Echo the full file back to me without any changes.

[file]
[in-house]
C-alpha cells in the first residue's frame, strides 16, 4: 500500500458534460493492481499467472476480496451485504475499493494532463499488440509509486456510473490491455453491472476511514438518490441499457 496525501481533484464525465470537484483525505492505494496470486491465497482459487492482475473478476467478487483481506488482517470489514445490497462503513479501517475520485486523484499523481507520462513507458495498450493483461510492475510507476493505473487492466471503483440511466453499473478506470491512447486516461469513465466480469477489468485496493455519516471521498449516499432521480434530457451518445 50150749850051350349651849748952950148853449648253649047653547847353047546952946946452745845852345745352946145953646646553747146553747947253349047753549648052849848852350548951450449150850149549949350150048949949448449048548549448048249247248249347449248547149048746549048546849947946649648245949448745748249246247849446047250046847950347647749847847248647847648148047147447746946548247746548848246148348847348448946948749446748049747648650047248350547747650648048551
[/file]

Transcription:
[in-house]
C-alpha cells in the first residue's frame, strides 16, 4: 500500500458534460493492481499467472476480496451485504475499493494532463499488440509509486456510473490491455453491472476511514438518490441499457 496525501481533484464525465470537484483525505492505494496470486491465497482459487492482475473478476467478487483481506488482517470489514445490497462503513479501517475520485486523484499523481507520462513507458495498450493483461510492475510507476493505473487492466471503483440511466453499473478506470491512447486516461469513465466480469477489468485496493455519516471521498449516499432521480434530457451518445 50150749850051350349651849748952950148853449648253649047653547847353047546952946946452745845852345745352946145953646646553747146553747947253349047753549648052849848852350548951450449150850149549949350150048949949448449048548549448048249247248249347449248547149048746549048546849947946649648245949448745748249246247849446047250046847950347647749847847248647847648148047147447746946548247746548848246148348847348448946948749446748049747648650047248350547747650648048551